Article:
Judy Chicago art education collection
Scope and Contents
This collection consists of textual, photographic, graphic, and audiovisual materials related to Judy Chicago's art and pedagogy. This includes the records of courses taught at California State Polytechnic University, Duke University, Indiana University, Vanderbilt University, and Western Kentucky University, as well as the development of the Dinner Party companion curriculum, and a number of Chicago’s writings about art and education. Although some material is dated from the early 1970s, the bulk of the collection was created between 1994 and 2013.
- Creation: 1970-2014
- Chicago, Judy, 1939- (Person)
Access to Collection
This collection is open for research.
This collection contains student records that are subject to the federal Family Educational Rights and Privacy Act (FERPA). In accordance with FERPA, all student records are restricted for a period of 75 years from the date of their creation. Restrictions, where applicable, are noted at the series level.
Technical Access Note
Boxes 30-35 of this collection contains audiovisual and born digital materials which may require specialized equipment for playback and access. Please contact the Special Collections Research Services Unit at
Copyright is retained by the creators of items in these papers, or their descendants, as stipulated by United States copyright law.
This collection was donated to the Pennsylvania State University Libraries by Judy Chicago and the non-profit Feminist art organization Through the Flower founded by Judy Chicago.
This collection does not remain in its original order. The collection was reprocessed, arranged and described, by Alyssa Carver and Special Collections employees, 2017-10. Item level inventory for computer disks/tapes, moving images and artifacts was completed by G. Johns, 2018-12. Metadata required to present this archival collection as a digital collection was provided by Katelyn Dion Town, G. Johns and Special Collections employees, 2017-2018.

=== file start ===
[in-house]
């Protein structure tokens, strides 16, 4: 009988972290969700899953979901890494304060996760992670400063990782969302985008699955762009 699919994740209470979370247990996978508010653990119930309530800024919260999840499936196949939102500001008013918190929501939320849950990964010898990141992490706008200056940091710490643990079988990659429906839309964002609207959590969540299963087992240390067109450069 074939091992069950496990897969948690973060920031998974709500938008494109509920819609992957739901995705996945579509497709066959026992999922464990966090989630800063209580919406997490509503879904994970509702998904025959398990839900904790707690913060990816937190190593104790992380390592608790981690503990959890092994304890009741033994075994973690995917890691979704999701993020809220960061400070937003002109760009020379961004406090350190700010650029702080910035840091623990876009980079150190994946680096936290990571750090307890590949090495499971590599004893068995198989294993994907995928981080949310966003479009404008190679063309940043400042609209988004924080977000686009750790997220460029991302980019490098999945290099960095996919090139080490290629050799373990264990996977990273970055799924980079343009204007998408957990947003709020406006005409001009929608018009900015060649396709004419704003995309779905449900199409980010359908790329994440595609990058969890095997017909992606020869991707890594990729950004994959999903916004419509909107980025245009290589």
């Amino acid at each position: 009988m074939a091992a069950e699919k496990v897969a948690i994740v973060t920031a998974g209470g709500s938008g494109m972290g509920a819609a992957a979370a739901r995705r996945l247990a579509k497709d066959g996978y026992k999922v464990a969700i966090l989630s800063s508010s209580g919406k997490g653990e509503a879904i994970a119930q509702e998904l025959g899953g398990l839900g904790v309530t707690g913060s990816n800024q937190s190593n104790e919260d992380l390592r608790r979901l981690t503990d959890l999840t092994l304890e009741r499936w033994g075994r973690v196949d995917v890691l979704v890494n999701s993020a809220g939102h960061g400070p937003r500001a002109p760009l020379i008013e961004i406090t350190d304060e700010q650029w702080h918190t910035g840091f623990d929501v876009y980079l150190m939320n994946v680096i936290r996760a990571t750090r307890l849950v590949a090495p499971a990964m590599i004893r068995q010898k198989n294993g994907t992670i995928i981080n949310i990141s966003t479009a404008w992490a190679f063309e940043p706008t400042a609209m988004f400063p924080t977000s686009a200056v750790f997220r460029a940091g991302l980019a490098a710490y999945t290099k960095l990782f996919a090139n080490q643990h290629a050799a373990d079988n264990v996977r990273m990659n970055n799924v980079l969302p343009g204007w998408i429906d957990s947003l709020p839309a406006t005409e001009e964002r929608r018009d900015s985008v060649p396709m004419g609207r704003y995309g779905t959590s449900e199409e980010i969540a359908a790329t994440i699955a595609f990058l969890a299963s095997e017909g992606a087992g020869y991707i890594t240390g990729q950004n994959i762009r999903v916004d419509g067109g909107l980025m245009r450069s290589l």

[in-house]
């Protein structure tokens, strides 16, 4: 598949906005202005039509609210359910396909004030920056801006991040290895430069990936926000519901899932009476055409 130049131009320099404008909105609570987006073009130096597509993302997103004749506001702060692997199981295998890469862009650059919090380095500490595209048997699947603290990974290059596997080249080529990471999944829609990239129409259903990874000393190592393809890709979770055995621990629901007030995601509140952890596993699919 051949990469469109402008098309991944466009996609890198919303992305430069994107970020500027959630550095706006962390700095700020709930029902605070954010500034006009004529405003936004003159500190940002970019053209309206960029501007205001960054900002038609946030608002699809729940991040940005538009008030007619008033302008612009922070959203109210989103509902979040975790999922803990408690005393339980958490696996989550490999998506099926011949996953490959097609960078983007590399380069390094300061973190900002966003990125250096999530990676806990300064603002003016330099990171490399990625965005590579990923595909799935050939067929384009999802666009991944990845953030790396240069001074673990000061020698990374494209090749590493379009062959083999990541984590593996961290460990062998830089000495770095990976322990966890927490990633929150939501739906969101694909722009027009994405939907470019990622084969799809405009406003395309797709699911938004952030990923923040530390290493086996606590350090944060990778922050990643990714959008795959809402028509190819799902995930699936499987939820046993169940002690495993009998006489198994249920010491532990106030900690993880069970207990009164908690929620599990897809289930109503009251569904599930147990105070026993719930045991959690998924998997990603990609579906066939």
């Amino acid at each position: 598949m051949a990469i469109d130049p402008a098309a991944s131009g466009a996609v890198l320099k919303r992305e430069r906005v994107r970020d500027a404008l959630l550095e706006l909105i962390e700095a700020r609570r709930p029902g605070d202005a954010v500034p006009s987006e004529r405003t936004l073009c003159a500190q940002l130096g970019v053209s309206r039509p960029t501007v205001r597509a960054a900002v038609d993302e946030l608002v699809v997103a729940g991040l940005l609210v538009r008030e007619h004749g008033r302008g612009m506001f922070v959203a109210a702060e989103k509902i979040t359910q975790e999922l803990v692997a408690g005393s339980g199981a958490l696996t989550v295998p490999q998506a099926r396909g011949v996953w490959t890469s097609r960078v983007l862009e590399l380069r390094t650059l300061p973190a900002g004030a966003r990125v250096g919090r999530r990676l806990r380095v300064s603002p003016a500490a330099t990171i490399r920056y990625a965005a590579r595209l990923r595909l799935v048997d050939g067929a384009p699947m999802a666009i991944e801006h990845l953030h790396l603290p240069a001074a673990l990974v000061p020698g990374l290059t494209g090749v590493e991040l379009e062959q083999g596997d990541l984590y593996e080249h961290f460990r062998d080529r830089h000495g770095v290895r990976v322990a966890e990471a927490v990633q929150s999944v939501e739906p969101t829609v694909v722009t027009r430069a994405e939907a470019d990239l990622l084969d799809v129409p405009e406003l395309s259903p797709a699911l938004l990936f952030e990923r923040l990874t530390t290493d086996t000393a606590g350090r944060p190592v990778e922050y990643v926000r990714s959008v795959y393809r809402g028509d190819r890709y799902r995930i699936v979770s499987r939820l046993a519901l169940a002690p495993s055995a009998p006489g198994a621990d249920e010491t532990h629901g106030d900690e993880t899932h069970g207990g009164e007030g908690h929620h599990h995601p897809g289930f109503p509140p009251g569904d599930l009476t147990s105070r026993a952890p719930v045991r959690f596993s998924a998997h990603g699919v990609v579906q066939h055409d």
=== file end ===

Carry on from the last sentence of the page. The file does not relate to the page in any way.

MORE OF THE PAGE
15 Linear Feet (35 Boxes)
Judy Chicago is a noted feminist artist, author, and educator. This collection consists of textual, photographic, graphic, and audiovisual materials related to her art pedagogical methods, including The Dinner Party Curriculum.
This collection is organized into the following series.
- Series I – University Teaching Residencies
- Subseries 1 – At Home: A Kentucky Project (WKU)
- Subseries 2 – Envisioning the Future (Cal State Pomona)
- Subseries 3 – Evoke/Invoke/Provoke (Vanderbilt University)
- Subseries 4 – From Theory to Practice (Duke)
- Subseries 5 – SINsation (Indiana University)
- Series II – Other Pedagogy
- Subseries 1 – The Dinner Party Curriculum Project
- Subseries 2 – Feminist Art Program (Fresno/Cal Arts)
- Subseries 3 – Through the Flower Summer Workshop (College of Santa Fe)
- Series III – Book Projects & Other Writing
- Subseries 1 – Frida Kahlo: Face to Face
- Subseries 2 – Institutional Time: A Critique of Studio Art Education
- Subseries 3 – Other Writing
- Series IV – General Files & Correspondence
- Series V – Art & Artifacts